sponsored links
TED2014

Barry Schwartz: The way we think about work is broken

March 19, 2014

What makes work satisfying? Apart from a paycheck, there are intangible values that, Barry Schwartz suggests, our current way of thinking about work simply ignores. It's time to stop thinking of workers as cogs on a wheel.

Barry Schwartz - Psychologist
Barry Schwartz studies the link between economics and psychology, offering startling insights into modern life. Lately, working with Ken Sharpe, he's studying wisdom. Full bio

sponsored links
Double-click the English subtitles below to play the video.
Today I'm going to talk about work.
00:12
And the question I want to ask
and answer is this:
00:15
"Why do we work?"
00:18
Why do we drag ourselves
out of bed every morning
00:21
instead of living our lives
00:25
just filled with bouncing from one
TED-like adventure to another?
00:27
(Laughter)
00:32
You may be asking yourselves
that very question.
00:34
Now, I know of course,
we have to make a living,
00:37
but nobody in this room thinks
that that's the answer to the question,
00:39
"Why do we work?"
00:43
For folks in this room,
the work we do is challenging,
00:44
it's engaging, it's stimulating,
it's meaningful.
00:48
And if we're lucky,
it might even be important.
00:52
So, we wouldn't work
if we didn't get paid,
00:55
but that's not why we do what we do.
00:57
And in general,
01:00
I think we think that material rewards
are a pretty bad reason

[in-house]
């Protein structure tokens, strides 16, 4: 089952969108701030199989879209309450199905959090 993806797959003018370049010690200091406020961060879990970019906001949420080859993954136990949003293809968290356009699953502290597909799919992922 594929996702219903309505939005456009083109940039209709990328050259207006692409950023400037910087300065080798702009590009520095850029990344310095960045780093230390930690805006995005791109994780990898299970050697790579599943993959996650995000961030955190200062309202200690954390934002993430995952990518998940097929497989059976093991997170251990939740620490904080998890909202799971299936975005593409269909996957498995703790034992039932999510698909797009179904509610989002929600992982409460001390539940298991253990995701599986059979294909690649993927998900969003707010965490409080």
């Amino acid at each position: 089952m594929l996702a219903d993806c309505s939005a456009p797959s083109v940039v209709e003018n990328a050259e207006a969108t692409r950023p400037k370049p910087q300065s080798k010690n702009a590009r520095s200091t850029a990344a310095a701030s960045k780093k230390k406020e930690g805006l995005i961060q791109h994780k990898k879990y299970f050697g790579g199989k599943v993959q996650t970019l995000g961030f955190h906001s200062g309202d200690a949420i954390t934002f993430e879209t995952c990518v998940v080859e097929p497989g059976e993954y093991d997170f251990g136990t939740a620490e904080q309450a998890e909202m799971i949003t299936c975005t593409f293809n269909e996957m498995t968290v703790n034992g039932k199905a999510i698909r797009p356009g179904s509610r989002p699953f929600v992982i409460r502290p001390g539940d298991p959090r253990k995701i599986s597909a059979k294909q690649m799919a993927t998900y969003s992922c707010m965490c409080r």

01:01
for doing the work that we do.
01:04
When we say of somebody
that he's "in it for the money,"
01:06
we are not just being descriptive.
01:10
(Laughter)
01:13
Now, I think this is totally obvious,
01:14
but the very obviousness of it
raises what is for me
01:16
an incredibly profound question.
01:19
Why, if this is so obvious,
01:21
why is it that for the overwhelming
majority of people on the planet,
01:24
the work they do
has none of the characteristics
01:30
that get us up and out of bed
and off to the office every morning?
01:34
How is it that we allow
the majority of people on the planet
01:38
to do work that is monotonous,
meaningless and soul-deadening?
01:42
Why is it that as capitalism developed,
01:47
it created a mode of production,
of goods and services,
01:50
in which all the nonmaterial satisfactions
that might come from work were eliminated?
01:53
Workers who do this kind of work,
02:00
whether they do it in factories,
in call centers,
02:02
or in fulfillment warehouses,
02:05
do it for pay.
02:07
There is certainly no other earthly reason
to do what they do except for pay.
02:09
So the question is, "Why?"
02:15
And here's the answer:
02:18
the answer is technology.
02:20
Now, I know, I know --
02:23
yeah, yeah, yeah, technology, automation
screws people, blah blah --
02:24
that's not what I mean.
02:28
I'm not talking about
the kind of technology
02:29
that has enveloped our lives,
and that people come to TED to hear about.
02:32
I'm not talking about
the technology of things,
02:36
profound though that is.
02:39
I'm talking about another technology.
02:41
I'm talking about the technology of ideas.
02:43
I call it, "idea technology" --
02:47
how clever of me.
02:49
(Laughter)
02:50
In addition to creating things,
science creates ideas.
02:52
Science creates ways of understanding.
02:56
And in the social sciences,
02:59
the ways of understanding that get created
are ways of understanding ourselves.
03:01